Qatar regulatory changes present risks and opportunities for CFOs, says ICAEW
Recent legal changes in Qatar must be understood by chief financial officers (CFOs) and finance professionals if businesses are going to be able to address potential risks, the Institute Of Chartered Accountants In England and Wales (ICAEW) said, reports the Gulf Times.
The accountancy body partnered with international law firm Pinsent Masons to host a seminar about Qatar’s recent regulatory changes for senior financial professionals. Held in Doha recently, the seminar was presented by senior partners of Pinsent Masons who discussed how updates to Qatari commercial law, data privacy, employment law, arbitration, and taxation are likely to impact business.
“It is no longer enough for CFOs to focus purely on the numbers. As senior business managers they need a good understanding of the risks and challenges facing their businesses and this includes legal and regulatory changes,” said Michael Armstrong, FCA and ICAEW regional director for the Middle East Africa and South Asia (Measa).
As Qatar races to further diversify and modernise its economy, leaders have recognised the need to develop the local legal and regulatory landscape. In a market where important contract disputes are not uncommon, the law has evolved to make arbitration more accessible.
Employees are now better protected legally with regards to salary payments and flexibility of visa sponsorship arrangements. The new Commercial Companies Law is designed to make setting up a business easier, while developments in data protection and taxation will require new reporting processes to ensure companies comply.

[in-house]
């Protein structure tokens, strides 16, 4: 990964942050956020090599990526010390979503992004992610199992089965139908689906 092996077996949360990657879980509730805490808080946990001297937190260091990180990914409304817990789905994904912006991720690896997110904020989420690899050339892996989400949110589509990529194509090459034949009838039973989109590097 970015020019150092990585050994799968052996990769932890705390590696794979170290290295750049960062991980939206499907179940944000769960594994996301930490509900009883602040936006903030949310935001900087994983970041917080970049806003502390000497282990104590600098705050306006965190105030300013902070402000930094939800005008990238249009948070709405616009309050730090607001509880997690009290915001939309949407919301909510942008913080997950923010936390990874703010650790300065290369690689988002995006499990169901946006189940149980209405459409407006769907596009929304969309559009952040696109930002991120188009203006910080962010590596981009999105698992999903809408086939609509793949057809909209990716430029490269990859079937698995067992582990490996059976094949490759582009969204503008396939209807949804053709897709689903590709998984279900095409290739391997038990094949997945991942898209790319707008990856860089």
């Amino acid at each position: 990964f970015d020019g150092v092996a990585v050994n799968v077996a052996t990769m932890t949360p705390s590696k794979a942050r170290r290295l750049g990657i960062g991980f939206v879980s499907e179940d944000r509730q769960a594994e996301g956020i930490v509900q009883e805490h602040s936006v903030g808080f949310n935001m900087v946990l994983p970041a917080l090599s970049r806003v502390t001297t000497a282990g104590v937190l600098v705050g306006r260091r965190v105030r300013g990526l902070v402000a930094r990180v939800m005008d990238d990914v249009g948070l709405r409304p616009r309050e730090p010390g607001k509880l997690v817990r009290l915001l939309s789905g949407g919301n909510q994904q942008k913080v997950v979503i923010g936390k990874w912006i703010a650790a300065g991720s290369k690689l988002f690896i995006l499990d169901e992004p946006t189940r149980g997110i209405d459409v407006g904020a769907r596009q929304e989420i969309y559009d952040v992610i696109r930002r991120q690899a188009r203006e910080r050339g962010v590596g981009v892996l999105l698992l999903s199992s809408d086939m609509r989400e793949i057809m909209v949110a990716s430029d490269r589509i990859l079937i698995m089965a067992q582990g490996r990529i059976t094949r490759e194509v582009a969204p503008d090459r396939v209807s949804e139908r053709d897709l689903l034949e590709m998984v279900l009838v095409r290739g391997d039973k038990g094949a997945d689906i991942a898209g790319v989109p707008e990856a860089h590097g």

Internationally, there will be changes generated by the evolving global tax environment. Companies in the Gulf looking to invest overseas face a number of new tax challenges, in particular greater disclosure of information to tax authorities. For example, through the OECD Base Erosion and Profit Shifting (BEPS) initiative, Foreign Account Tax Compliance Act (FATCA), and the new Common Reporting standard. These are also creating additional obligations for reporting locally.
“While the legislative changes in Qatar may give rise to some new challenges, they are a positive development for businesses operating in the Gulf state. Qatar is competing for foreign investment with other countries in the Gulf.
“Anything that helps businesses establish themselves more quickly and efficiently in the country, or which helps to provide certainty and clarity to regulations in the local economy, is beneficial,” said James Elwen, partner and head of Qatar office at Pinsent Masons.
Roger Phillips, director at Pinsent Masons, added: “With the increasing interest of the GCC in finding ways to embrace the information economy, and with recognition of the value of data and its protection, it is great to see Qatar leading regionally with the development and implementation of new laws and regulations on cyber and data privacy. Businesses planning for change will be critical to manage compliance and fully grasp the opportunities.”